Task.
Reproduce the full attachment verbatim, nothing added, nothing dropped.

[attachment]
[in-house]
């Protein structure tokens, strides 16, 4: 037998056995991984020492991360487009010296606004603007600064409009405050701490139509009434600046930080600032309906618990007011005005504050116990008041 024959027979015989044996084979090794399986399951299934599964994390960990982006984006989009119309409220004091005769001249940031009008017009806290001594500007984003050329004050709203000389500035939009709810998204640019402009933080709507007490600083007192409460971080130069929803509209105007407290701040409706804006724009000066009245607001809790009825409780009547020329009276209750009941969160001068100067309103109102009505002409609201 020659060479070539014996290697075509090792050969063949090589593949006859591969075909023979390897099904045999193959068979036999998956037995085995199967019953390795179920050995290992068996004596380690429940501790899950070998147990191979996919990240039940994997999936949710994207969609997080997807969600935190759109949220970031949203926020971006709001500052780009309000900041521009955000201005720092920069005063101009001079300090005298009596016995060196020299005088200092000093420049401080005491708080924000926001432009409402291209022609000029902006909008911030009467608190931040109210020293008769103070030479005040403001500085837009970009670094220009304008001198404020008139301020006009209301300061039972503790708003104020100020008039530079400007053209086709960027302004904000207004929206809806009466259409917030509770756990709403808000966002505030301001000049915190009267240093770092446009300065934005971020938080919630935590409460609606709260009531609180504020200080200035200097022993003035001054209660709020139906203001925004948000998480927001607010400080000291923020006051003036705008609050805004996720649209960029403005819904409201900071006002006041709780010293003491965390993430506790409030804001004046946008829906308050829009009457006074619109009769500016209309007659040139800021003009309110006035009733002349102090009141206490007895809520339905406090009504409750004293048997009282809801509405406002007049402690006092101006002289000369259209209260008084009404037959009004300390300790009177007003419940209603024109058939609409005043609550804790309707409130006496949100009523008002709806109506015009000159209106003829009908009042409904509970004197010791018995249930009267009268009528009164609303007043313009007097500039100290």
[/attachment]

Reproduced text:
[in-house]
């Protein structure tokens, strides 16, 4: 037998056995991984020492991360487009010296606004603007600064409009405050701490139509009434600046930080600032309906618990007011005005504050116990008041 024959027979015989044996084979090794399986399951299934599964994390960990982006984006989009119309409220004091005769001249940031009008017009806290001594500007984003050329004050709203000389500035939009709810998204640019402009933080709507007490600083007192409460971080130069929803509209105007407290701040409706804006724009000066009245607001809790009825409780009547020329009276209750009941969160001068100067309103109102009505002409609201 020659060479070539014996290697075509090792050969063949090589593949006859591969075909023979390897099904045999193959068979036999998956037995085995199967019953390795179920050995290992068996004596380690429940501790899950070998147990191979996919990240039940994997999936949710994207969609997080997807969600935190759109949220970031949203926020971006709001500052780009309000900041521009955000201005720092920069005063101009001079300090005298009596016995060196020299005088200092000093420049401080005491708080924000926001432009409402291209022609000029902006909008911030009467608190931040109210020293008769103070030479005040403001500085837009970009670094220009304008001198404020008139301020006009209301300061039972503790708003104020100020008039530079400007053209086709960027302004904000207004929206809806009466259409917030509770756990709403808000966002505030301001000049915190009267240093770092446009300065934005971020938080919630935590409460609606709260009531609180504020200080200035200097022993003035001054209660709020139906203001925004948000998480927001607010400080000291923020006051003036705008609050805004996720649209960029403005819904409201900071006002006041709780010293003491965390993430506790409030804001004046946008829906308050829009009457006074619109009769500016209309007659040139800021003009309110006035009733002349102090009141206490007895809520339905406090009504409750004293048997009282809801509405406002007049402690006092101006002289000369259209209260008084009404037959009004300390300790009177007003419940209603024109058939609409005043609550804790309707409130006496949100009523008002709806109506015009000159209106003829009908009042409904509970004197010791018995249930009267009268009528009164609303007043313009007097500039100290």